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(WBIR - Knoxville) Investigators said 53-year-old Dewayne Kelley was completely sober when he was behind the wheel of a Chrysler 300 that sped down Kingston Pike, through a shopping center parking lot, and killed a woman when the vehicle crashed through the wall of the Tomato Head restaurant.

Although Kelley was not under the influence of drugs or alcohol, prosecutors said he was absolutely criminally negligent in the fatal crash because he has multiple sclerosis and knew he was not physically capable of safely operating a vehicle when he chose to drive on February 28, 2013.

"The proof would show that due to his medical condition, he did not have control of his motor functions and muscle movement that he should have had. And at that point it made him unable to remove his foot from the accelerator pedal," said Knox County assistant district attorney Sarah Keith.

Kelley is a retired federal supervisory probation officer with no criminal history. He retired in 2009 due to his medical condition and was in court Friday in a motorized scooter. Kelley's clean criminal background qualifies him for a maximum sentence of up to two years behind bars, which Kelley agreed to with a request for judicial diversion. Kelley was granted diversion, meaning he will serve no prison time and the conviction will not go on his permanent record if he stays out of trouble for the next two years. Kelley's drivers license has also been suspended for two years.

Relatives of Debbie Thompson gave victim impact statements at Friday's hearing. The 58-year-old Crossville woman was standing at the counter at Tomato Head when she was killed. Thompson was a lifelong educator and principal at Bledsoe County Middle School known affectionately as "Miss Debbie."

"My life, our family's lives, and the lives of numerous friends, teachers, and students have been devastated," said husband Elvin Thompson.

Elvin Thompson said he was with Debbie at the counter as they prepared to leave the restaurant, but he decided to use the restroom before making the return trip to Crossville. That is where he heard the explosion of the car crashing through the wall and scrambled to find his childhood sweetheart.

"For some unknown reason, I was not a witness to the accident," said a tearful Elvin Thompson. "After searching frantically everywhere for my wife, we finally found her with her feet sticking out from beneath the car, her body pinned totally underneath it. Right then I knew my life had changed forever... I had lost the one person in this world that I cared the most about."

Elvin and Debbie's daughter, Courtney Ko, also made a victim impact statement and lamented what she perceived as weak punishment for Kelley.

"I absolutely do not understand how someone's negligence on so many levels can cause death to an innocent individual and have an outcome of such soft punishment," said Ko. "How can Mr. Kelley not receive a firmer penalty for a crime and outcome so severe?"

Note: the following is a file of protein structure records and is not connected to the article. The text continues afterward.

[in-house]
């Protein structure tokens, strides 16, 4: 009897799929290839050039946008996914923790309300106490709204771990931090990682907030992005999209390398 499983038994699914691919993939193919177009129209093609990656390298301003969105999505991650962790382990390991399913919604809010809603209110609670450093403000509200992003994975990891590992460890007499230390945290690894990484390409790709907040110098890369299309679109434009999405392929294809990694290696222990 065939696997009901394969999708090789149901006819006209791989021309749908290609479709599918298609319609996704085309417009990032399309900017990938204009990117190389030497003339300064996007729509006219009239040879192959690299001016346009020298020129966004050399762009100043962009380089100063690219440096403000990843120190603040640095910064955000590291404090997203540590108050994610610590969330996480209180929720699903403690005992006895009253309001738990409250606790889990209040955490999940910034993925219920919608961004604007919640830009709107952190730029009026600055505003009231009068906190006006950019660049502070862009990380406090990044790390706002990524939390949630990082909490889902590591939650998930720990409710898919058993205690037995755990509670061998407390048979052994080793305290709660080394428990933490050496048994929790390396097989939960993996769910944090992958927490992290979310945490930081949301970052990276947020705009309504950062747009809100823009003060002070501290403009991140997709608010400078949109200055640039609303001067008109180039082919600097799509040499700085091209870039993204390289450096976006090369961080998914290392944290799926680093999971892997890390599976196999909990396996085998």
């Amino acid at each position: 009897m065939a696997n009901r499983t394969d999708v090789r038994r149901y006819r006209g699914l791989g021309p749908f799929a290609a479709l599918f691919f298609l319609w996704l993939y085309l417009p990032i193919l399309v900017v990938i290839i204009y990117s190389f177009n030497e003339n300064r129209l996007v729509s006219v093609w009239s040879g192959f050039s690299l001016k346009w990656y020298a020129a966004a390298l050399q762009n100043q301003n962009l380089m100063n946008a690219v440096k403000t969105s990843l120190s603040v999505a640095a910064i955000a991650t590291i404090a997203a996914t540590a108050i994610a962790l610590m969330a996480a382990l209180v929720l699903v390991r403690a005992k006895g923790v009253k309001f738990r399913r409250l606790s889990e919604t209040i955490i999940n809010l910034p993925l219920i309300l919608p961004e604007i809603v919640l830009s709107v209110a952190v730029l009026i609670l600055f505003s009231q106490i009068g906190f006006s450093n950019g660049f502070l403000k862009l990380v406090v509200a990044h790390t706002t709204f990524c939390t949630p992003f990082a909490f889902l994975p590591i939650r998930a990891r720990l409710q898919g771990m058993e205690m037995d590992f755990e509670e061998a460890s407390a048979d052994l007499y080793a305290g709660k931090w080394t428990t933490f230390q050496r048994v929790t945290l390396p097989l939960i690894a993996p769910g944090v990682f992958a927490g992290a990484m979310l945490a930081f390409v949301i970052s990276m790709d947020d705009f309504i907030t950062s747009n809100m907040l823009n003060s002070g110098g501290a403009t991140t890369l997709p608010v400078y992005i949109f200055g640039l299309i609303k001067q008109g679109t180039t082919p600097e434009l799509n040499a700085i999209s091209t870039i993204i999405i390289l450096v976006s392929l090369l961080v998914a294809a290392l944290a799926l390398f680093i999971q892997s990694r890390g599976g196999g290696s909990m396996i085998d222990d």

Ko spoke of how she was in the process of moving back to Tennessee to be closer to her mother. One of the main motivations for Ko was that she and her husband were planning to start a family of their own. Ko said she wanted her future children to be close to Elvin and Debbie.

"My mother was a special education teacher and a principal by trade, but she was a mother by heart. She was a mother to everyone, not just her own kids. Her students, my friends, and everyone who knew her had a mother in 'Miss Debbie,'" said Ko.

Ko choked back tears as she described the personal trauma she endures in the wake of her mother's death.

"Knoxville holds many memories for our family and is a place with so many cherished memories that we now dread visiting. We cannot drive down I-40 or Kingston Pike without seeing the place where mom was killed," said Ko. "Every time I sit at the window of a restaurant or stand and wait in line, I cannot help but worry about someone driving through the building. The thoughts just sometimes completely consume you."

During the impact statements, Elvin Thompson told judge Bob McGee that Kelley has not reached out to the family to express apologies or sympathy in the nearly nine months since the crash. When Kelley addressed the court at the end of Friday's proceedings, he explained to the Thompsons that he wanted to contact them immediately, but was advised not to during a pending criminal case.

"I just want to say I am deeply sorry to the family," said Kelley. "I apologize and am deeply, deeply sorry."

The Thompson family has filed a civil lawsuit against Kelley that is still pending.

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